Why Should You Wear A Face Mask At Home
A study conducted in China says wearing face masks at home reduces the risk of catching the virus. A major escalation from the most common advice on the cloth coverings, that is masks should be worn in public when social distancing cannot be practised.
Researchers confirmed that each family had one confirmed case of coronavirus. Whether nuclear or big families. Most person-to-person transmissions occurred within households, the study says. Wearing face masks in the same house was 79% effective at curbing the transfer but only before symptoms emerge. Wearing masks was not protective after the symptoms started.
The daily use of chlorine or ethanol-based disinfectant was 77% effective at curbing transmission in the household. If the first person to become infected had weak immunity, the risk of passing the virus quadrupled. Having close daily contact with the first person infected, such as eating meals or watching television together, had an 18-fold increased risk. Overall, universal face masking not just in public spaces, but also at home is the best way of keeping yourself safe.
Are the Face Masks Necessary?
In the United States, federal officials said face masks were unnecessary for people who are not sick. But as the number of cases rose, the administration urged Americans to start wearing masks when they could not perform social distance.
Initially, doctors thought that there may not necessarily be a change to the spread of the transmission with the mask, but they feel like now that there is an aspect of protection and a reminder of social distancing when you are wearing a mask, so they recommend that individuals wear masks.
Circumstances When It is Recommended to Wear a Mask at Home:
If you are planning to host a small gathering or a meet up with friends, while this time of year is not yet safe in the ways we used to before the COVID-19 pandemic.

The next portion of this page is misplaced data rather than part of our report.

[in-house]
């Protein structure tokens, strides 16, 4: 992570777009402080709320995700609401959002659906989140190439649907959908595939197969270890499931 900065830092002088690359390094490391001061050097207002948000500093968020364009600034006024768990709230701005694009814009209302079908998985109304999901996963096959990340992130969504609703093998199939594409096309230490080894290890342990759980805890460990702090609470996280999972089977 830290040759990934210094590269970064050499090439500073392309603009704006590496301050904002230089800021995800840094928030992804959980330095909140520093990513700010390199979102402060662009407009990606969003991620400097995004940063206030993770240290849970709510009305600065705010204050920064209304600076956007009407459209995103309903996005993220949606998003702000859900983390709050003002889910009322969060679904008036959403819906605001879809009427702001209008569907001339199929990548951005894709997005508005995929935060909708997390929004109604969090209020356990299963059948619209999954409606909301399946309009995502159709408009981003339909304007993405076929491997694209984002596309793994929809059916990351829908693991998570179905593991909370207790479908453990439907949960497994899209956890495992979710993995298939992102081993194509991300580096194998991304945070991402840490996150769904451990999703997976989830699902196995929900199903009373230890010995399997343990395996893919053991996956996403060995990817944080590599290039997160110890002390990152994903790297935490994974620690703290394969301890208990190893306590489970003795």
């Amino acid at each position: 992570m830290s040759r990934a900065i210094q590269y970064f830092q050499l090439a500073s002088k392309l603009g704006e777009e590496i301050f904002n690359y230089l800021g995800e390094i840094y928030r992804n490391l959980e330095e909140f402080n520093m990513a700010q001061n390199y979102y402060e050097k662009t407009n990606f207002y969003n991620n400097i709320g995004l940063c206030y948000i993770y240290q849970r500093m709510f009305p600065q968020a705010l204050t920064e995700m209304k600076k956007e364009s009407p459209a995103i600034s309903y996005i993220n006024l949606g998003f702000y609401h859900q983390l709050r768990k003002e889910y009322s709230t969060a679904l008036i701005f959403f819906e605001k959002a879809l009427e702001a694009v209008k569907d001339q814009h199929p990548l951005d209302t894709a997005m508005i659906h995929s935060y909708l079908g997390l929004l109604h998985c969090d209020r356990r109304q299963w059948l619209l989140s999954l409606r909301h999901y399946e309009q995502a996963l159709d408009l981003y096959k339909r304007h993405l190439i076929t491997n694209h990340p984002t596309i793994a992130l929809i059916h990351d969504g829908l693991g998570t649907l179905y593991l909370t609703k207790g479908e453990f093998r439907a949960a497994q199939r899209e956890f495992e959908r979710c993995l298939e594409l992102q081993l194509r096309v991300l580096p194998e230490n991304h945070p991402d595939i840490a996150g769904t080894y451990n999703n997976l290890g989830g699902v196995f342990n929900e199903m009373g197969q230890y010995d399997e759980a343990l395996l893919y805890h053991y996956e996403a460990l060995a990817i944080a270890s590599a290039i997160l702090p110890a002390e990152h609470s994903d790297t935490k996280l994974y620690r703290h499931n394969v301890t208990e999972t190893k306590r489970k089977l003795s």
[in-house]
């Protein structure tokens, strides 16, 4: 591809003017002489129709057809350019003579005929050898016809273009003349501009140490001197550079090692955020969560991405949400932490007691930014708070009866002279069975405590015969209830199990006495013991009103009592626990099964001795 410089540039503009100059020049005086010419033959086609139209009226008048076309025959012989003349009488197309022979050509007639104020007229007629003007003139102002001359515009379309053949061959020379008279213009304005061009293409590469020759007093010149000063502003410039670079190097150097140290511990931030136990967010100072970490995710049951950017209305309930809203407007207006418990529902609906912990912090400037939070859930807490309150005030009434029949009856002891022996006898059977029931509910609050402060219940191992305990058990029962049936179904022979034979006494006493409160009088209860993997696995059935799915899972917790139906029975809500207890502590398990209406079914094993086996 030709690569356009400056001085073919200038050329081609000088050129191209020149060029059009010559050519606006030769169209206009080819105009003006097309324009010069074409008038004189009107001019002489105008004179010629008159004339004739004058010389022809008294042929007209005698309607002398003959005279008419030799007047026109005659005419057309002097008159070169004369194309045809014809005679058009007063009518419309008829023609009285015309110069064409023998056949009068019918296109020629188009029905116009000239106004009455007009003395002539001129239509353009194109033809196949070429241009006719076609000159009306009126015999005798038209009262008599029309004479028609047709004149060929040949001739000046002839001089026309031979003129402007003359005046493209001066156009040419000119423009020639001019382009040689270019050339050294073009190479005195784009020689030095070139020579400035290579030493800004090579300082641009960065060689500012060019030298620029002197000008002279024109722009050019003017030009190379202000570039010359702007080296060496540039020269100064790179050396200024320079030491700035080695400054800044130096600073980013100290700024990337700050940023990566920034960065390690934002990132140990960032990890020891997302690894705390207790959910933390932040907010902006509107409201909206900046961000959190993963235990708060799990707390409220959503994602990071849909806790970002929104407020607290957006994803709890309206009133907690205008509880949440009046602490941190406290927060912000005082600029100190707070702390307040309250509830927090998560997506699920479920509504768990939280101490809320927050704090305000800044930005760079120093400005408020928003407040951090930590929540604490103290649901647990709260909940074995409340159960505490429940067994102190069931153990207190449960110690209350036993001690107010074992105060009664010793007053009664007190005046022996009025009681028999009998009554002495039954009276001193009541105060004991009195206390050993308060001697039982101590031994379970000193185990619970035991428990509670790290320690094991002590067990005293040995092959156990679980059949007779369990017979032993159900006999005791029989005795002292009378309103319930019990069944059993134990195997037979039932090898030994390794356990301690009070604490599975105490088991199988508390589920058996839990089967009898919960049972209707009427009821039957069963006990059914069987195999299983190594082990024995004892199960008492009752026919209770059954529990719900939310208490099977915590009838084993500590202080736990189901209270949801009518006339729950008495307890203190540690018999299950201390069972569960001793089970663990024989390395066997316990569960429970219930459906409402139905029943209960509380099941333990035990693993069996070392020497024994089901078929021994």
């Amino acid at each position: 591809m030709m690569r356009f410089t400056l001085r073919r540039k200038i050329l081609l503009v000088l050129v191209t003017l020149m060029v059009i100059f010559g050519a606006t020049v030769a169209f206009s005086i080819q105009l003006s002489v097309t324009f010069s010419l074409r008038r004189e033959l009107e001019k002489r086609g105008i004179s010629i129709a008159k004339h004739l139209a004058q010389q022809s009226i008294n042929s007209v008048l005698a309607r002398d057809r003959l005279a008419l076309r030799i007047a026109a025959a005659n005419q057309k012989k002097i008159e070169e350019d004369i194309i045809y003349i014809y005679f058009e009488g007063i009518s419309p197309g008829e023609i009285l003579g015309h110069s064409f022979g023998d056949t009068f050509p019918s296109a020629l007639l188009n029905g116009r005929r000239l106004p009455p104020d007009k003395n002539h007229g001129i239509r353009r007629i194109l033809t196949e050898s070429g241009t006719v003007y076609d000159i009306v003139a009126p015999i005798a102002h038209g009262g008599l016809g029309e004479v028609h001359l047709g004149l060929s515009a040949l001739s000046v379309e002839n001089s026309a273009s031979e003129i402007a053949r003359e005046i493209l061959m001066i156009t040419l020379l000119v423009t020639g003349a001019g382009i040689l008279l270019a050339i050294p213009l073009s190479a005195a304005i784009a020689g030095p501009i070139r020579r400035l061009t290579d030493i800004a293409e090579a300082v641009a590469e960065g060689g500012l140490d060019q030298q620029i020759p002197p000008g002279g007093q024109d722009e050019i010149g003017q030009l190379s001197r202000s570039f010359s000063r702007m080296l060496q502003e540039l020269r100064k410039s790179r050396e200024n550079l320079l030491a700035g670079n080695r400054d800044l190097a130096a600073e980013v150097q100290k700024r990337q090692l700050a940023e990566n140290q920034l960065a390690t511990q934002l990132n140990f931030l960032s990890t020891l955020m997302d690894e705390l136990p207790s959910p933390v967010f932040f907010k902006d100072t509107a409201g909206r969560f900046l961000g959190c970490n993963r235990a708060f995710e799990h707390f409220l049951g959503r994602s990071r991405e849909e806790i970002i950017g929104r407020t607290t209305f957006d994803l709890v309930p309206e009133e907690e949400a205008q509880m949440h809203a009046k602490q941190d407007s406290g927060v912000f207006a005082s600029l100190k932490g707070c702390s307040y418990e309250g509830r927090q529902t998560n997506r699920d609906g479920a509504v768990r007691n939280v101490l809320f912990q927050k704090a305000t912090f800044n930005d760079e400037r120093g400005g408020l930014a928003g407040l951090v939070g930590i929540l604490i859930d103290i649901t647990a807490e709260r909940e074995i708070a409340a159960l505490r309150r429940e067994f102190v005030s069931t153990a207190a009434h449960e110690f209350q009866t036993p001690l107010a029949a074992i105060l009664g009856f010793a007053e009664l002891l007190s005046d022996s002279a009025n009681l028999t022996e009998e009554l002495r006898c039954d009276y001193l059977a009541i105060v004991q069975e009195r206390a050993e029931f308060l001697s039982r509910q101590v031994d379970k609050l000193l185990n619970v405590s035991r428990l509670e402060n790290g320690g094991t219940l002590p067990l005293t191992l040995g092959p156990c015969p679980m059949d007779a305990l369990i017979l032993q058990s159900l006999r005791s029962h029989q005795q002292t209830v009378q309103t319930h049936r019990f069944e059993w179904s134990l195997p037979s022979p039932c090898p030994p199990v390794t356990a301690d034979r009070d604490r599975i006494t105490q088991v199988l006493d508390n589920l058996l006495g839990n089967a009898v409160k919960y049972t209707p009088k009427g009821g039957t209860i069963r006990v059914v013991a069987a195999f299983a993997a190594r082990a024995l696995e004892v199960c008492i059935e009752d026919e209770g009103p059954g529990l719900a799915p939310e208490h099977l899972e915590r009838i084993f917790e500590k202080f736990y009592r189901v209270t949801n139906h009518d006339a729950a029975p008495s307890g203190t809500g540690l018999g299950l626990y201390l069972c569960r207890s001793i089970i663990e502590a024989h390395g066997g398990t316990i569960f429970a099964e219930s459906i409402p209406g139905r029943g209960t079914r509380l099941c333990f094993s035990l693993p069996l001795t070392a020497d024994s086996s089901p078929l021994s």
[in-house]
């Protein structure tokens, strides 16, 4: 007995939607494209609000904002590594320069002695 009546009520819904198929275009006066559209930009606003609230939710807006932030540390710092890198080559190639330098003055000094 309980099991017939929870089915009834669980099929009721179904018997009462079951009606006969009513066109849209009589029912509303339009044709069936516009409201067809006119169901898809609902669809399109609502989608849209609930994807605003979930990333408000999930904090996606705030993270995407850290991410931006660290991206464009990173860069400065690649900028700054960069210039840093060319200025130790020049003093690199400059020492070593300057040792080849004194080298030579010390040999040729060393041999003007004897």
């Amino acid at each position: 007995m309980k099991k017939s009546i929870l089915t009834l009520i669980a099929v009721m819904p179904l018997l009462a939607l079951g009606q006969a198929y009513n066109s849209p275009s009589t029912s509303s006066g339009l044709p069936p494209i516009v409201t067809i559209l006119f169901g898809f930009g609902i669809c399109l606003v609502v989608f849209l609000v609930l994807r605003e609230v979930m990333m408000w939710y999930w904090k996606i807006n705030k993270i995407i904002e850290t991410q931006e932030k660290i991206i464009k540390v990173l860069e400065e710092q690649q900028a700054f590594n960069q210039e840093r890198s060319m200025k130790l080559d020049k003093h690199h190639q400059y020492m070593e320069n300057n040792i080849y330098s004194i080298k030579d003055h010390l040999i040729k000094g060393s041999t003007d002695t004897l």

Small gatherings are already causing a surge in coronavirus cases across the world. After spending so much time at home to maintain the distance since last year. The prospect of outsiders coming into our homes feels unsettling and also confusing — whether it's family and friends who may want to visit for the holidays or the repair person who is needed to invite in to fix a broken window. Everyone even wonders how much should they worry about those who live in the house.
Whenever you have someone who is coming into your home who is not a member of your immediate household, they should wear a mask. You should wear it, and whoever else is in the house should wear the mask. Wearing masks and maintaining as much physical distance as possible when somebody is coming into your home are the cornerstones of trying to mitigate the risk of transmission.
Either an N95, surgical mask or well-fitting multi-layered cloth mask — no bandanas, no scarves, no gators and no masks with valves. Because those valves are just one-way valves, so they protect the wearer but, the stuff they breathe out is not filtered, so the infectious person is spewing stuff on others.
Suitable products are available with us at Brooklyn Equipment.
If someone in your home comes down with COVID-19 symptoms (including common cold symptoms like a stuffy nose, low-grade fever and a sore throat), you should cancel any plans to gather with others, and let them know you're playing it safe.
It's also a good idea for the symptomatic person — and you — to mask up when in shared spaces until the symptomatic person can get tested. If anyone has any symptoms in the house, you should take it as COVID. The individual should isolate the best they can, use a separate bathroom if at all possible, and try to get COVID tested as soon as possible.
Perhaps keep the mask on for up to 30 minutes after you leave the sick person's space since aerosols may escape the room when the door is open.
Good ventilation is Another Way Out
The safest way is to limit gatherings to the people in your household. If you are going to get together with others, do wear masks and be sure everyone stores them appropriately and then puts them on again. If the meal can be enjoyed outdoors with a limited number of people, that is safer than gathering inside. If the celebration must take place indoors, opening windows can increase ventilation and may lower the risk of transmissions.